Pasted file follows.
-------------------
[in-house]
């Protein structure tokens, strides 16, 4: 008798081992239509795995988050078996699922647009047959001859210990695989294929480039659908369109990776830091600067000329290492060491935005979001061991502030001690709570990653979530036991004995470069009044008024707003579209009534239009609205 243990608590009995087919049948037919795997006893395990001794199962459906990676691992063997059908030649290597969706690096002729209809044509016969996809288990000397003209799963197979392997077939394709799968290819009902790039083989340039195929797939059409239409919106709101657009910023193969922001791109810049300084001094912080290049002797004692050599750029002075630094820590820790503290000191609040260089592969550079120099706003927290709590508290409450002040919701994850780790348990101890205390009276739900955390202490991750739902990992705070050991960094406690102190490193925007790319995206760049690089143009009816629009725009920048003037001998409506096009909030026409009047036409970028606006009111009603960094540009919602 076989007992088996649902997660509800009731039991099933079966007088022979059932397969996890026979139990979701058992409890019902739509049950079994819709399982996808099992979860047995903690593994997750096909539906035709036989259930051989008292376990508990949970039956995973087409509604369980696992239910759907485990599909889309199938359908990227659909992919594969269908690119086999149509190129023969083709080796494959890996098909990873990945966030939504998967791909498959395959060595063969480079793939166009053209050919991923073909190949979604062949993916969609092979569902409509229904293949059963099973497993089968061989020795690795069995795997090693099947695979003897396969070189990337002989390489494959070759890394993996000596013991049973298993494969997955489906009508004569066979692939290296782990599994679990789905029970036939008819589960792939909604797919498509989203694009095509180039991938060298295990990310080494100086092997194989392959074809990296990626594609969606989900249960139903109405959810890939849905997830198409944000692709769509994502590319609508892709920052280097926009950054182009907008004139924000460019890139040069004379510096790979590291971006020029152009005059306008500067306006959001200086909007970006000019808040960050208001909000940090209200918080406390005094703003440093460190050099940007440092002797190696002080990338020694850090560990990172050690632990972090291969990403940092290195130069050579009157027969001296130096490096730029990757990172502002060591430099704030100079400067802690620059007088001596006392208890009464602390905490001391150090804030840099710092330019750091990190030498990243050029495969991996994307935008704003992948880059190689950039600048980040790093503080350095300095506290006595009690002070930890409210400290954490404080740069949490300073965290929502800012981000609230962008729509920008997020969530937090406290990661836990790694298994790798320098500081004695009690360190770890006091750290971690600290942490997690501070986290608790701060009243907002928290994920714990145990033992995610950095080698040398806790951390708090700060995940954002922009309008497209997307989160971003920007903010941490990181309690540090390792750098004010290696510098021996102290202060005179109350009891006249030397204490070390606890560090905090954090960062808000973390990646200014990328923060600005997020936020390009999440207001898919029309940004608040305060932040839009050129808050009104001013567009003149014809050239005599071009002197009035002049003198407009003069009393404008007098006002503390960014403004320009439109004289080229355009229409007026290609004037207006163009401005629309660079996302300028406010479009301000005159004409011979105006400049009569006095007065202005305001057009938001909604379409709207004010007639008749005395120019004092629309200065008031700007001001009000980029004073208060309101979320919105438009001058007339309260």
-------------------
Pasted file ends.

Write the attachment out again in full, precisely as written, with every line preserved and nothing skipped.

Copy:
[in-house]
């Protein structure tokens, strides 16, 4: 008798081992239509795995988050078996699922647009047959001859210990695989294929480039659908369109990776830091600067000329290492060491935005979001061991502030001690709570990653979530036991004995470069009044008024707003579209009534239009609205 243990608590009995087919049948037919795997006893395990001794199962459906990676691992063997059908030649290597969706690096002729209809044509016969996809288990000397003209799963197979392997077939394709799968290819009902790039083989340039195929797939059409239409919106709101657009910023193969922001791109810049300084001094912080290049002797004692050599750029002075630094820590820790503290000191609040260089592969550079120099706003927290709590508290409450002040919701994850780790348990101890205390009276739900955390202490991750739902990992705070050991960094406690102190490193925007790319995206760049690089143009009816629009725009920048003037001998409506096009909030026409009047036409970028606006009111009603960094540009919602 076989007992088996649902997660509800009731039991099933079966007088022979059932397969996890026979139990979701058992409890019902739509049950079994819709399982996808099992979860047995903690593994997750096909539906035709036989259930051989008292376990508990949970039956995973087409509604369980696992239910759907485990599909889309199938359908990227659909992919594969269908690119086999149509190129023969083709080796494959890996098909990873990945966030939504998967791909498959395959060595063969480079793939166009053209050919991923073909190949979604062949993916969609092979569902409509229904293949059963099973497993089968061989020795690795069995795997090693099947695979003897396969070189990337002989390489494959070759890394993996000596013991049973298993494969997955489906009508004569066979692939290296782990599994679990789905029970036939008819589960792939909604797919498509989203694009095509180039991938060298295990990310080494100086092997194989392959074809990296990626594609969606989900249960139903109405959810890939849905997830198409944000692709769509994502590319609508892709920052280097926009950054182009907008004139924000460019890139040069004379510096790979590291971006020029152009005059306008500067306006959001200086909007970006000019808040960050208001909000940090209200918080406390005094703003440093460190050099940007440092002797190696002080990338020694850090560990990172050690632990972090291969990403940092290195130069050579009157027969001296130096490096730029990757990172502002060591430099704030100079400067802690620059007088001596006392208890009464602390905490001391150090804030840099710092330019750091990190030498990243050029495969991996994307935008704003992948880059190689950039600048980040790093503080350095300095506290006595009690002070930890409210400290954490404080740069949490300073965290929502800012981000609230962008729509920008997020969530937090406290990661836990790694298994790798320098500081004695009690360190770890006091750290971690600290942490997690501070986290608790701060009243907002928290994920714990145990033992995610950095080698040398806790951390708090700060995940954002922009309008497209997307989160971003920007903010941490990181309690540090390792750098004010290696510098021996102290202060005179109350009891006249030397204490070390606890560090905090954090960062808000973390990646200014990328923060600005997020936020390009999440207001898919029309940004608040305060932040839009050129808050009104001013567009003149014809050239005599071009002197009035002049003198407009003069009393404008007098006002503390960014403004320009439109004289080229355009229409007026290609004037207006163009401005629309660079996302300028406010479009301000005159004409011979105006400049009569006095007065202005305001057009938001909604379409709207004010007639008749005395120019004092629309200065008031700007001001009000980029004073208060309101979320919105438009001058007339309260």